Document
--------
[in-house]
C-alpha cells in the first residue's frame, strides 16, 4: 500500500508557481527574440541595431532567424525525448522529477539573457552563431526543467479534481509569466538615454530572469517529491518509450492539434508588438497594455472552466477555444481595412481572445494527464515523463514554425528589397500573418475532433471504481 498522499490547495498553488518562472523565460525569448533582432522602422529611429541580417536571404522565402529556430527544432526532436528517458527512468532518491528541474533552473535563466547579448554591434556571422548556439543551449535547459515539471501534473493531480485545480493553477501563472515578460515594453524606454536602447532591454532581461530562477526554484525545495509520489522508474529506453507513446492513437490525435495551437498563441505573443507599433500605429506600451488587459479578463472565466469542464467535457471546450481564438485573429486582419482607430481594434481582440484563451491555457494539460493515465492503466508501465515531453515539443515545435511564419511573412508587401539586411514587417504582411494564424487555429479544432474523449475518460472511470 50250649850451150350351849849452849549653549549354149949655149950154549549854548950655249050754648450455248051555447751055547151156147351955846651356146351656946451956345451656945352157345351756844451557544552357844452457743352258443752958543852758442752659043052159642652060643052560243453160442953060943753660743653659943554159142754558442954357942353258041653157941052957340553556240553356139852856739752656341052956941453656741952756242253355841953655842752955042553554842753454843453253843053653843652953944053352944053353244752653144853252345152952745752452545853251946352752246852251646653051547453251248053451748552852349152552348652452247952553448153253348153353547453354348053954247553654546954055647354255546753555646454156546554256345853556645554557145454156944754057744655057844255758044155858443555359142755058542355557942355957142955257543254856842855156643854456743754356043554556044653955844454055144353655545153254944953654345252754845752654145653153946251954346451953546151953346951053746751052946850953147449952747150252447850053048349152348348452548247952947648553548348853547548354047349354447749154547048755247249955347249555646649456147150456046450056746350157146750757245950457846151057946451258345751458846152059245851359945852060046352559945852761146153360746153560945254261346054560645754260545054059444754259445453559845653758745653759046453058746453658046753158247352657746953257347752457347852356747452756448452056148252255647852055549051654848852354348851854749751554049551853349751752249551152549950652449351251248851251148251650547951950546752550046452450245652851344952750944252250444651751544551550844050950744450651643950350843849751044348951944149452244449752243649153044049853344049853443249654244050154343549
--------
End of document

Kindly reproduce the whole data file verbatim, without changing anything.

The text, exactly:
[in-house]
C-alpha cells in the first residue's frame, strides 16, 4: 500500500508557481527574440541595431532567424525525448522529477539573457552563431526543467479534481509569466538615454530572469517529491518509450492539434508588438497594455472552466477555444481595412481572445494527464515523463514554425528589397500573418475532433471504481 498522499490547495498553488518562472523565460525569448533582432522602422529611429541580417536571404522565402529556430527544432526532436528517458527512468532518491528541474533552473535563466547579448554591434556571422548556439543551449535547459515539471501534473493531480485545480493553477501563472515578460515594453524606454536602447532591454532581461530562477526554484525545495509520489522508474529506453507513446492513437490525435495551437498563441505573443507599433500605429506600451488587459479578463472565466469542464467535457471546450481564438485573429486582419482607430481594434481582440484563451491555457494539460493515465492503466508501465515531453515539443515545435511564419511573412508587401539586411514587417504582411494564424487555429479544432474523449475518460472511470 50250649850451150350351849849452849549653549549354149949655149950154549549854548950655249050754648450455248051555447751055547151156147351955846651356146351656946451956345451656945352157345351756844451557544552357844452457743352258443752958543852758442752659043052159642652060643052560243453160442953060943753660743653659943554159142754558442954357942353258041653157941052957340553556240553356139852856739752656341052956941453656741952756242253355841953655842752955042553554842753454843453253843053653843652953944053352944053353244752653144853252345152952745752452545853251946352752246852251646653051547453251248053451748552852349152552348652452247952553448153253348153353547453354348053954247553654546954055647354255546753555646454156546554256345853556645554557145454156944754057744655057844255758044155858443555359142755058542355557942355957142955257543254856842855156643854456743754356043554556044653955844454055144353655545153254944953654345252754845752654145653153946251954346451953546151953346951053746751052946850953147449952747150252447850053048349152348348452548247952947648553548348853547548354047349354447749154547048755247249955347249555646649456147150456046450056746350157146750757245950457846151057946451258345751458846152059245851359945852060046352559945852761146153360746153560945254261346054560645754260545054059444754259445453559845653758745653759046453058746453658046753158247352657746953257347752457347852356747452756448452056148252255647852055549051654848852354348851854749751554049551853349751752249551152549950652449351251248851251148251650547951950546752550046452450245652851344952750944252250444651751544551550844050950744450651643950350843849751044348951944149452244449752243649153044049853344049853443249654244050154343549